After shape, consider size. Some men's watches come with very large faces. I don't recommend you go with one of these, as they can look bulky under clothes, make your wrist look awkwardly small and many times can dress down whatever you're wearing. Again, if you already have a nice go-to watch and you want to have some fun, then knock yourself out. Just know that a magnifying glass on your wrist should probably not be your only choice. On the other hand, if you go with a face that's too small, you run the risk of having a watch that's too feminine, especially if it has a metal band. The face doesn't have to span the width of your wrist, but if there's too much wrist around it, probably go a size up.

And finally on the face, there's color. This is another factor you must consider carefully. There's the run-of-the-mill gold, silver and white faces, but black is also popular now as well as blue. Though colored faces can add personality to a watch, again if this will be your only watch, choose one that will go with what you normally wear and can easily transition from lunch with friends to a cocktail party. Your neutrals like white and metallics will always do this, but the right black or blue face can work just as well. Any other color, choose with caution. 

the extras

There are a lot of different extras that can differentiate different watches. Some men like their watches simple, no extras at all, and that's fine. Those watches are going to be better suited for formal occasions, should they come up, but if you are a fan of details, you have a lot of luck in the watch industry.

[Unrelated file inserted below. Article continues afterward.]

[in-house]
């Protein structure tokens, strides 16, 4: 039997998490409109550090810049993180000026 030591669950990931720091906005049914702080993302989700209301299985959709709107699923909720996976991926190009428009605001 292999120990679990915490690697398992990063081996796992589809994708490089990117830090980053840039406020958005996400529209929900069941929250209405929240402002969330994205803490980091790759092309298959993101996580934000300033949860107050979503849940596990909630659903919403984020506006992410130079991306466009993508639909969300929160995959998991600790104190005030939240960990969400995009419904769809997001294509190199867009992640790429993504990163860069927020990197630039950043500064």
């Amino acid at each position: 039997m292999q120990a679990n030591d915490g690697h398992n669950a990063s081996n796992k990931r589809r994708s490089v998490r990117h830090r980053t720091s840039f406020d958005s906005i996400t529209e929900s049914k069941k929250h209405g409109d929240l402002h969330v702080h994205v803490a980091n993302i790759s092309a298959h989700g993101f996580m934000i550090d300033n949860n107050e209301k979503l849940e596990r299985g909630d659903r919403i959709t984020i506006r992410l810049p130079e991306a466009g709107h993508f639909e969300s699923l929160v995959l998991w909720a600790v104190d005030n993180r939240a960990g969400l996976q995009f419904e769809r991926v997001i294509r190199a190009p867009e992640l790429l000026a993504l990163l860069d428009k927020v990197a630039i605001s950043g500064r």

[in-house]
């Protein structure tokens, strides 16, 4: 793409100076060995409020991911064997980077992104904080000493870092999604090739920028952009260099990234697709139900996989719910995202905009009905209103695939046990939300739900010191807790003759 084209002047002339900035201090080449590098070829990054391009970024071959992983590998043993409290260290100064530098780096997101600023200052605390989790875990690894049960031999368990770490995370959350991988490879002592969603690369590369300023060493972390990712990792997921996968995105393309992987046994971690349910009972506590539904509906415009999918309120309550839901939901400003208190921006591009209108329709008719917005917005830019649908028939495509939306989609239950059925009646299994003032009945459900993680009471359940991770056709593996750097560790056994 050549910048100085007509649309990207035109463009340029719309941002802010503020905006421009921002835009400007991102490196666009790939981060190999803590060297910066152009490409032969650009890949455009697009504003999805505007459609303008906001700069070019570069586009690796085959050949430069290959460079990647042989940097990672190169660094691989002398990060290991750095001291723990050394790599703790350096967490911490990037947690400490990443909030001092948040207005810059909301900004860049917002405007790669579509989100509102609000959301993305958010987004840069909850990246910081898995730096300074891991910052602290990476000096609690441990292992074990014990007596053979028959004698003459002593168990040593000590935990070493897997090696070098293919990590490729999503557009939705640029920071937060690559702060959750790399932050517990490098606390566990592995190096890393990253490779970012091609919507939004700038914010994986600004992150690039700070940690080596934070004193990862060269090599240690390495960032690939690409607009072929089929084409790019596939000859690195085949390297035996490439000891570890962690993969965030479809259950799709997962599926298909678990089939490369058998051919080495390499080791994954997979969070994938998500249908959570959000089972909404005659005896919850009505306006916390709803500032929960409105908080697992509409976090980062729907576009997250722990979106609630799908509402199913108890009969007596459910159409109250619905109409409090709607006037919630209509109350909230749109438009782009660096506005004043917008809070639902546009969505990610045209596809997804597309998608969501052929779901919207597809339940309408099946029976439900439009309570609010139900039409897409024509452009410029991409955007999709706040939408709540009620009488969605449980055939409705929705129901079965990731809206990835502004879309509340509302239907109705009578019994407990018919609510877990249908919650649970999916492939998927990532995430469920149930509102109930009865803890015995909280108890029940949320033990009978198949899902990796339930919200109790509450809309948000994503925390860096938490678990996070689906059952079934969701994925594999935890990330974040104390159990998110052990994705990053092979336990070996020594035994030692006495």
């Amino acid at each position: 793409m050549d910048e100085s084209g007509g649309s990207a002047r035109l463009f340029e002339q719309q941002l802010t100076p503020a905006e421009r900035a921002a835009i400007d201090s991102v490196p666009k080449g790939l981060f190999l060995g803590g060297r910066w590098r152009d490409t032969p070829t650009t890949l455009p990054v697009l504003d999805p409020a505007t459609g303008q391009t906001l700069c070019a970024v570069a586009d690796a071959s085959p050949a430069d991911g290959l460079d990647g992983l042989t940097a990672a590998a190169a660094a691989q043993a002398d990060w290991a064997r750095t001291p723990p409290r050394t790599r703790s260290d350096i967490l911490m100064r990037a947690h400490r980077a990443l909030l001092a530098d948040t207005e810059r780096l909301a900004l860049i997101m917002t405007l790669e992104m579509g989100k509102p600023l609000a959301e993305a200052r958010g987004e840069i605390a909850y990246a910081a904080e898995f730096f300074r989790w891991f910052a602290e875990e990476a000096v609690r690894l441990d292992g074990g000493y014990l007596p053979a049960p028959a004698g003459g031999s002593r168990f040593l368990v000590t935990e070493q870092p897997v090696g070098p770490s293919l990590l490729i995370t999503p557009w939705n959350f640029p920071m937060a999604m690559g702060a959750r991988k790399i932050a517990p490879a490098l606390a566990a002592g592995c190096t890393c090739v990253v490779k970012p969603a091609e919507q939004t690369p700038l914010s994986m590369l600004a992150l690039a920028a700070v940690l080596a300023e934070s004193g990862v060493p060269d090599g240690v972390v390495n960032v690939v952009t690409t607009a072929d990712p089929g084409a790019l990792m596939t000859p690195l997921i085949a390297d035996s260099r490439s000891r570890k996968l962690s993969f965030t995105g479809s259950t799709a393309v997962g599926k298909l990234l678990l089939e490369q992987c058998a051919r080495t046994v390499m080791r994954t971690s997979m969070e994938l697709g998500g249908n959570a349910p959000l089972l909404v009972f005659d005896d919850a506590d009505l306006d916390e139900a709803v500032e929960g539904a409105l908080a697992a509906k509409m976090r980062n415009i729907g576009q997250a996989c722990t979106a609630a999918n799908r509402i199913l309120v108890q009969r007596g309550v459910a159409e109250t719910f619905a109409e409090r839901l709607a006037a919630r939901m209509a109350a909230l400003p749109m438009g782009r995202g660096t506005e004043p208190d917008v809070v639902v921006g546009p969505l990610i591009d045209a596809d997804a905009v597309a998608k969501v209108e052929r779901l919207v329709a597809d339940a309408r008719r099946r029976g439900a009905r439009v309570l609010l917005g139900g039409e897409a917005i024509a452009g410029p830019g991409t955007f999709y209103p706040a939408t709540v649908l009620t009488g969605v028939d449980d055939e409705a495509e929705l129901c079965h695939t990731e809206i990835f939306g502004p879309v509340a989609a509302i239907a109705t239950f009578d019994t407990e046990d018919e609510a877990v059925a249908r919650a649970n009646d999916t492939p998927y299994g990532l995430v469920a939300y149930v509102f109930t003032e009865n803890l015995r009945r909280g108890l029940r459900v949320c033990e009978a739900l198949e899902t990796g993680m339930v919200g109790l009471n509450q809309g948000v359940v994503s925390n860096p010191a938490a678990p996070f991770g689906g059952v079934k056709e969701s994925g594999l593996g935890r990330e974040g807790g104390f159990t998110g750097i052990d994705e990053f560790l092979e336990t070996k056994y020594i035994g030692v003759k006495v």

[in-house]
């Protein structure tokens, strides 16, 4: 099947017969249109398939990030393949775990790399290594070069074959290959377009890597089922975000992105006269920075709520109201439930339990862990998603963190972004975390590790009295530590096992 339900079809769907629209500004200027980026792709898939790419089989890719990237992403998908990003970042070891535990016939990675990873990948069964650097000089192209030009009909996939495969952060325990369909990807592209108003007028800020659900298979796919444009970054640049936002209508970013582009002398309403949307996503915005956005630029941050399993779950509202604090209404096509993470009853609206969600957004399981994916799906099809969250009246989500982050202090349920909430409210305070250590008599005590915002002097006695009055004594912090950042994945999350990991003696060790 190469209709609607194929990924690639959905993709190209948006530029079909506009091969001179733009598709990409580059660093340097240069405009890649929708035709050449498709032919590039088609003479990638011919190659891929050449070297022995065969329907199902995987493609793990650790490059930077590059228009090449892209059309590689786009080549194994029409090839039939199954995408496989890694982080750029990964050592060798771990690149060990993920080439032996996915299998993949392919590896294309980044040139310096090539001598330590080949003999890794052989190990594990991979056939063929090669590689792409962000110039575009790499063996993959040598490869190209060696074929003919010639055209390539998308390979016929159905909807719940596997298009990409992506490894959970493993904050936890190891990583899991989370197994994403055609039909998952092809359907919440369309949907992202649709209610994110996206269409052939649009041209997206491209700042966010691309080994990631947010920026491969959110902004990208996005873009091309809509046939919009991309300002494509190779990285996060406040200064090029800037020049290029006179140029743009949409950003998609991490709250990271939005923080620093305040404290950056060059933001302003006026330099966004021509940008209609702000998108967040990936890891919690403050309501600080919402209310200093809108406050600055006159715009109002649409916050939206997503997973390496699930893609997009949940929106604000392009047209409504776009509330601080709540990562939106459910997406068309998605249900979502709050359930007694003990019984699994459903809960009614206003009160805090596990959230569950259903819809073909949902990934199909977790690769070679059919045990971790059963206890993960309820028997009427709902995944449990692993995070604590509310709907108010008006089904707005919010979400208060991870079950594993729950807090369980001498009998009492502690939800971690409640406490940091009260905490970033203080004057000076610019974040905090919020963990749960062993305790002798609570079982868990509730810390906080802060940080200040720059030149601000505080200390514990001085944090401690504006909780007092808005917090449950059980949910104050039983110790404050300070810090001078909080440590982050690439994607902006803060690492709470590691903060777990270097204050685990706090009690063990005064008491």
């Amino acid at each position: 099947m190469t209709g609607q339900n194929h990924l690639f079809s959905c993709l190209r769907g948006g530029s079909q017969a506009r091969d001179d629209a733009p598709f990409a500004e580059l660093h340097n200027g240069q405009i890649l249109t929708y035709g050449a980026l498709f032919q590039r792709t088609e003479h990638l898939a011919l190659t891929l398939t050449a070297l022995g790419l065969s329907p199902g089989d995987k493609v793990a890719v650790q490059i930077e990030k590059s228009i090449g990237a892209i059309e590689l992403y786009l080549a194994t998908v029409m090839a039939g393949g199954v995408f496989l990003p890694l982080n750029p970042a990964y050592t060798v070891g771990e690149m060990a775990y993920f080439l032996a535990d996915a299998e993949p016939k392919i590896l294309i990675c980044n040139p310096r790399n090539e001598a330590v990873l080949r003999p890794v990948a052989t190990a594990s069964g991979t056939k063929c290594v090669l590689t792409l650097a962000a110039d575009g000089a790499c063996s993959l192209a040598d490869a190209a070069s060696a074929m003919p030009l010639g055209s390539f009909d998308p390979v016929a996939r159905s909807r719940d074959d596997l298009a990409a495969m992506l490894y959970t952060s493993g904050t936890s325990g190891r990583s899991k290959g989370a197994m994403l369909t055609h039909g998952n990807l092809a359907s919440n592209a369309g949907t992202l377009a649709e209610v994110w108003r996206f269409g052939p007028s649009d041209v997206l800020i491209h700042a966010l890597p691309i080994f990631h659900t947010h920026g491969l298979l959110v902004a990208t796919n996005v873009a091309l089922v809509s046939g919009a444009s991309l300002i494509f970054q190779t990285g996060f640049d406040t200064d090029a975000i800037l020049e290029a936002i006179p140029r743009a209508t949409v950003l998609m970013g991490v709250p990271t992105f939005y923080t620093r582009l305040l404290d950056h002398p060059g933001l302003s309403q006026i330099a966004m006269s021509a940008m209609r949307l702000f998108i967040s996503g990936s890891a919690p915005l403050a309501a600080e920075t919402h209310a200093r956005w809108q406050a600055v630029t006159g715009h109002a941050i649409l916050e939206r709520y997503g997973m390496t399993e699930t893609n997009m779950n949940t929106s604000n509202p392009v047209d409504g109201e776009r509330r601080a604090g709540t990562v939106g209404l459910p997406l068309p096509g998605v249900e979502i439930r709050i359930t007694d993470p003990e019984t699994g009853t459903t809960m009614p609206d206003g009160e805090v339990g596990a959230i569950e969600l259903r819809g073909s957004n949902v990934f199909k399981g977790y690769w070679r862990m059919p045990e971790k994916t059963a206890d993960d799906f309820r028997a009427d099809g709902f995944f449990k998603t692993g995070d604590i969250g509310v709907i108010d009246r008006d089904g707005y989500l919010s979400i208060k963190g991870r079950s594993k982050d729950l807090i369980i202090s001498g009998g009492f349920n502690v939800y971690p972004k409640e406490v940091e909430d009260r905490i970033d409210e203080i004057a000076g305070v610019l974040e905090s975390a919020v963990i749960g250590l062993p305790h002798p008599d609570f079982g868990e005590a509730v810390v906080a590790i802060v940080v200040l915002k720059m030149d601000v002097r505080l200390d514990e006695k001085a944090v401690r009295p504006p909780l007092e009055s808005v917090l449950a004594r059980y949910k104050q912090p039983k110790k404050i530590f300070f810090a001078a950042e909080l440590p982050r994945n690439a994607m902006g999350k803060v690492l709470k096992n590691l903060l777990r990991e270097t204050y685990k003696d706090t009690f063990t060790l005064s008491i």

First and most basic are the hands. Some watches don't have a second hand, some watches only have one hand. Some hands glow in the dark, and some come in different shapes. Again, this is personal preference, but go with something you're not going to get sick of.

Next is numbers versus notches. Some guys think that notches only makes for a more sophisticated watch. This isn't necessarily true. If you're really using your watch to tell time, make sure you get one that you can actually read. Blackout watches or watches with neither notches or numbers look awesome, but when it comes to knowing what hour it is, maybe not so awesome. Again, go with what you want to look at every day, and don't overthink this detail.

Then comes dials. Men's watch designers love a good extra dial....or 4 on the face, but this can make a watch face crowded or hard to read. If the extra dial is an alternative second hand, great. If it's telling you how many meters below sea level  you are, maybe pass on that one. There are watches actually made for SCUBA, and you should get one of those if you're actually venturing under water. If you like the many dials look, you're in luck. There are tons of choices out there, but make sure that the dials aren't there for the sake of being dials and they don't detract from the look of the watch.

Knobs are next. These, like dials, can sometimes be gratuitous. Other times, the three-knob look really adds to the appeal of the watch. If you're going with a smaller watch, you should probably forego multiple knobs, but most average sized faces on a man's watch can support this look if that's what you're going for. 

And after that, the extras can go in many different directions, and whether you should opt for or against them comes on a case by case basis. Yes, this is a big wardrobe decision. Whether you're buying this watch for yourself or choosing it as a gift for someone to get you, know your price point, know what look you're going for, then go through the details one by one until you find that one you're happiest with. And you don't have to do this alone. Most successful watch decisions I've seen made have been made with help from others. This should be fun, not stressful, it might just take a little patience!
*All examples on The Fixation Files are based on real consulting experiences.


07/10/2012 9:32pm

love that 13,000 euro watch!!!!!